Q&As

Can IP rights in works created by a supplier and provided to its client under a Supplier Agreement be deemed to be the UK equivalent of ‘work made for hire’ and therefore automatically owned by the client?

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Published on LexisPSL on 10/04/2018

The following IP Q&A provides comprehensive and up to date legal information covering:

  • Can IP rights in works created by a supplier and provided to its client under a Supplier Agreement be deemed to be the UK equivalent of ‘work made for hire’ and therefore automatically owned by the client?
  • The US concept of work made for hire
  • In the UK
  • A Supplier Agreement

It has been assumed that copyright subsists in the works under the Copyright, Designs and Patents Act 1988 (CDPA 1988). See Practice Note: Copyright—subsistence and qualification. It has also been assumed that the law of England and Wales applies.

This Q&A covers copyright law only.

The US concept of work made for hire

In the US, the copyright in any work belongs initially to its author. In the case of a work made for hire, the employer or other person for whom the work was prepared is considered the author unless the parties have expressly agreed otherwise in a written instrument signed by them. For further detail, see EF&P: USA: authorship ownership and transfer of copyright: Encyclopaedia of Forms and Precedents [78].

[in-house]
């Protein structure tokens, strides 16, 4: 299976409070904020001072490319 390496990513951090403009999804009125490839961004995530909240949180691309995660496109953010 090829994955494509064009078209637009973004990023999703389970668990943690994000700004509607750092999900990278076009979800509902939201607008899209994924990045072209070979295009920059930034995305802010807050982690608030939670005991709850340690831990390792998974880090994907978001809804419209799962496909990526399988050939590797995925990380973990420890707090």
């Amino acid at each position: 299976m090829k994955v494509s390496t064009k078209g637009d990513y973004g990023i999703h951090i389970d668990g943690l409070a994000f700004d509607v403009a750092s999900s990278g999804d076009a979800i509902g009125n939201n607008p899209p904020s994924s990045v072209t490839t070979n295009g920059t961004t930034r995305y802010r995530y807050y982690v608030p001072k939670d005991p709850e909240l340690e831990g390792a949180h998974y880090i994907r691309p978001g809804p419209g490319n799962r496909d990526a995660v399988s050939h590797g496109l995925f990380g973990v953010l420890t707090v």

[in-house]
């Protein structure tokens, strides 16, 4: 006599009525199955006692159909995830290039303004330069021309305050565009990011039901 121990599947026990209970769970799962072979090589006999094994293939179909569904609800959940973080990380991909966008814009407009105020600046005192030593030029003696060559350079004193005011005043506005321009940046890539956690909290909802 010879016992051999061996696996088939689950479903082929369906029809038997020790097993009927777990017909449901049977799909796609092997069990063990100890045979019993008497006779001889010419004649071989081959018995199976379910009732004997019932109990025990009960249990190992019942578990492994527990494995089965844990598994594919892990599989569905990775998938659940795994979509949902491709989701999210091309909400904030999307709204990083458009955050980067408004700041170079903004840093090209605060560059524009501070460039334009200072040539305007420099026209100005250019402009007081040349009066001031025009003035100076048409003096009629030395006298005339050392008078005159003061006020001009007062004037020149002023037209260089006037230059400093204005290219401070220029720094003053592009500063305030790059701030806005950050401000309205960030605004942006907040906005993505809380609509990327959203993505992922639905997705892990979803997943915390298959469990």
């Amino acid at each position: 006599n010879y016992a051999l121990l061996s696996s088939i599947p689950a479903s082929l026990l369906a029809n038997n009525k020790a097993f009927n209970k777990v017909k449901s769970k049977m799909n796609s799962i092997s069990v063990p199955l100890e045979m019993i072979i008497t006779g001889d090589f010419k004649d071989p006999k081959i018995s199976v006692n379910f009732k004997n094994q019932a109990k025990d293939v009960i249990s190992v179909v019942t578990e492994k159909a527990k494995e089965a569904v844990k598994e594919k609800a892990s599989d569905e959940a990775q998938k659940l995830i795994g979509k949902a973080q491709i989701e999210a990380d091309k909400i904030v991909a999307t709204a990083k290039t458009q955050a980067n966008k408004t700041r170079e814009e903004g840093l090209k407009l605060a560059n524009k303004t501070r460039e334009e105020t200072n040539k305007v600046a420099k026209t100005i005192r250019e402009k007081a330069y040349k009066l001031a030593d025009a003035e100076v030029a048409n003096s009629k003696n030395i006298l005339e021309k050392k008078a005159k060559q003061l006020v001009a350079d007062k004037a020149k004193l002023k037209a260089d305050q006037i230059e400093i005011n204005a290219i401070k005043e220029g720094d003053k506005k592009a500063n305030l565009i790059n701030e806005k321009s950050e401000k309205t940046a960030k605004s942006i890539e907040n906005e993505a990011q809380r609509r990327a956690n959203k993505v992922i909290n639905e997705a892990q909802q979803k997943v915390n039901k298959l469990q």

In the UK

For original literary, dramatic, musical and artistic works in the UK, CDPA 1988, s 9 defines the author of each category of work as the person who created it. The first owner of any copyright in a work is the author (CDPA 1988, s11(1)).

The first owner of the copyright in a literary, dramatic, musical or artistic work or in a film made after 1 July 1994, made by an employee in the course of his employment will be the employer (unless there is agreement to the contrary) (CDPA 1988, s 11(2)).

In the UK, copyright in a commissioned work belongs to the author in the

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